‘Brilliant marketers speak a simple language’

Marketers should make sure they speak to other departments, from sales to operations, “like human beings” to help get buy-in at their company for new product development and innovation.


They should also make sure they present a portfolio of new products featuring a range of start up investment costs to earn the support of the finance director.

Three departmental directors handed out this advice to alumni of The Marketing Academy, the leadership mentoring initiative supported by Marketing Week at its latest boot camp dedicated to learning how to influence across an organisation.

Euan Smith, executive vice president of product and operations at Sky Deutschland, said: “You have to treat the person you are talking to as a human rather than just a function. A brilliant marketer will come and explain to you in simple words that you can understand and not claim to be the only person who can understand the customer – I promise you I can understand the customer too.”

Discussing funding for new product development, Aer Lingus chief financial officer Andrew McFarlane said: “What we can’t afford to do is to take 100 good ideas and invest in these upfront. The way to my heart for NPD is to have a portfolio of projects, of which some will have a short time to value and some longer. We can’t afford to invest in everything at the front end.”

The panel urged marketers to break out of their silos and create cross-functional teams, if this was not already happening, to produce the best work for their companies.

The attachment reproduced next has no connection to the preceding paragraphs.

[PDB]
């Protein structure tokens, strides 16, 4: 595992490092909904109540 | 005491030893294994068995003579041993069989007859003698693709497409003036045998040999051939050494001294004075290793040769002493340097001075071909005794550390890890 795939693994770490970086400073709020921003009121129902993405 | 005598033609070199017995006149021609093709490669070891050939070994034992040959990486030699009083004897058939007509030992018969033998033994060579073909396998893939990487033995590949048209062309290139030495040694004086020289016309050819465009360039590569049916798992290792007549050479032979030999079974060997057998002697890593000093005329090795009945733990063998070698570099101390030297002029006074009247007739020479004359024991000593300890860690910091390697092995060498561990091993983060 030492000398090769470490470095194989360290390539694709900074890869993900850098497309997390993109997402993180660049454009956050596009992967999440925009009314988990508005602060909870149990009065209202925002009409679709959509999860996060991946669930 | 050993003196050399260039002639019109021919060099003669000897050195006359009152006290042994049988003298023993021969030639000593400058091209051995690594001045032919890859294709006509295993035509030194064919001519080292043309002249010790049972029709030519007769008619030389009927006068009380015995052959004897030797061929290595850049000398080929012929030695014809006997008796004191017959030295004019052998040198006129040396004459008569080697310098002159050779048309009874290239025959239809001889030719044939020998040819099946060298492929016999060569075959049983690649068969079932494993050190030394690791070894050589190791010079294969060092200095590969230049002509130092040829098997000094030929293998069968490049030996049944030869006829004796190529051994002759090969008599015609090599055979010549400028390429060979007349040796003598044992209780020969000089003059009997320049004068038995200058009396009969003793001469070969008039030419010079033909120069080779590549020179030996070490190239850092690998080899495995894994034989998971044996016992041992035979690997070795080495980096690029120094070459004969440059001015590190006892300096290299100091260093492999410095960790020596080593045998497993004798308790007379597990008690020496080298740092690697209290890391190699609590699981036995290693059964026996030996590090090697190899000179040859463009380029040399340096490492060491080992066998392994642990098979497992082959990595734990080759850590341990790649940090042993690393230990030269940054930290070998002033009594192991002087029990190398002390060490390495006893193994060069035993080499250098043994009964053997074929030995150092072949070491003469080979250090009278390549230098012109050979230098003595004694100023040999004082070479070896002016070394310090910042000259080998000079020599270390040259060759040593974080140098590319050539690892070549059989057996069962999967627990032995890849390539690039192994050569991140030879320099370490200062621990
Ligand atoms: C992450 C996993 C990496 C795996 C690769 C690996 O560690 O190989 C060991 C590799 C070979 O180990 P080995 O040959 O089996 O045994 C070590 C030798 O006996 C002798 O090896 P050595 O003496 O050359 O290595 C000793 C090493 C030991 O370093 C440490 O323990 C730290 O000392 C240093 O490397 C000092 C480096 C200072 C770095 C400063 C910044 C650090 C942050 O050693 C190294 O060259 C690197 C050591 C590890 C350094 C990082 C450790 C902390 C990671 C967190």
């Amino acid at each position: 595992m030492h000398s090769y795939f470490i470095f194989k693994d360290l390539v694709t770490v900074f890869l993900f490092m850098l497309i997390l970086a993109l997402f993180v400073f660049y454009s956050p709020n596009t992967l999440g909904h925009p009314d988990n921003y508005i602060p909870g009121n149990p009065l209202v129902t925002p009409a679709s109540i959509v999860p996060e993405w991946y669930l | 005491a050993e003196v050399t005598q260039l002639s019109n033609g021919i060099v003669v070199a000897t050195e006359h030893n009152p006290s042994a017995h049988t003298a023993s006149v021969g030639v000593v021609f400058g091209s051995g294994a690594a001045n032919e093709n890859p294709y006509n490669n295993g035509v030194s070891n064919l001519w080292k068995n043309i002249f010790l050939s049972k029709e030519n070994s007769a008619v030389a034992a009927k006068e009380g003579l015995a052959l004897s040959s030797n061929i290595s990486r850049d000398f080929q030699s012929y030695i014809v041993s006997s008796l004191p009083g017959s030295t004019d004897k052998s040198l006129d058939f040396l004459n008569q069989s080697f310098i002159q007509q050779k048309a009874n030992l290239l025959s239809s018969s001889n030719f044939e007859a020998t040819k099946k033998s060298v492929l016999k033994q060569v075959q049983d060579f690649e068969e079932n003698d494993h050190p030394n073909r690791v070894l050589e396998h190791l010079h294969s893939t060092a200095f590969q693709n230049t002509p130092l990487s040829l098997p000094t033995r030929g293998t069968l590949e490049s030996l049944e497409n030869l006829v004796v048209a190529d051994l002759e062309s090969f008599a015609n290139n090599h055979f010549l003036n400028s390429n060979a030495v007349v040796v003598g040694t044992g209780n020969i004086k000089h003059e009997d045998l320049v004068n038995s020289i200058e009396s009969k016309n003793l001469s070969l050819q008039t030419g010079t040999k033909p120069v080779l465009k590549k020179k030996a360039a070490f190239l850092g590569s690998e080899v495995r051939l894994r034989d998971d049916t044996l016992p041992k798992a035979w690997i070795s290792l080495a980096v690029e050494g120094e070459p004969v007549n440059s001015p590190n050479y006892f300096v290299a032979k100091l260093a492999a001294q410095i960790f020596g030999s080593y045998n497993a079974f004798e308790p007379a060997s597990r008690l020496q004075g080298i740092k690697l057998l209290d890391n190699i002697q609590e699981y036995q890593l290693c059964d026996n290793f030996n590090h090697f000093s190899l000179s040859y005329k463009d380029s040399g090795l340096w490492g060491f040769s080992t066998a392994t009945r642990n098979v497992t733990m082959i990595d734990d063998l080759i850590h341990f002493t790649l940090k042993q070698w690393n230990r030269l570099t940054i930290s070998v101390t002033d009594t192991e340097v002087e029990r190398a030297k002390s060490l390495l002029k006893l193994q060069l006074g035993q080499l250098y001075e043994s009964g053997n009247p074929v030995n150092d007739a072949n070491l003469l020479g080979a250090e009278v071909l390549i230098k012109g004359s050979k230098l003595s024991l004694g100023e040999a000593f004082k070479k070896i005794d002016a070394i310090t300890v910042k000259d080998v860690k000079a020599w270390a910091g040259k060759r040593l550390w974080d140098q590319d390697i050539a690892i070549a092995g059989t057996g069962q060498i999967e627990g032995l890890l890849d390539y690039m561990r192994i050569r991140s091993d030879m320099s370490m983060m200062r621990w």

Sales director Adam Peasey, who has worked at Procter & Gamble, United Biscuits and with the ONE brand. said: “It’s a multifunctional world now and has been for a while.”

The panel said that they all valued the work of marketers who helped companies take the risks without which they would become moribund and fail.

Peasey said: “Most organisations that are ground-breaking would rather take 10 staggering steps forward that four perfect ones.”

Contradicting a view that “traditional” marketers were losing board room influence to new roles, such as chief risk officers, and to new disciplines based on customer insight and data, Peasey said: “I think marketing is going to become more and more important. I think from an FMCG point of view right now the sector is in a bit of a rut and is not quite sure of the right way out. The problem is getting out of the cycle of volume deals [with retailers] and I hope a generation of marketers can lead us out of that.”

Smith added: “Marketing is not a cost. The point of the marketer is that they think differently to us [operations]. If we all had the same KPIs we would be out of business next year.”

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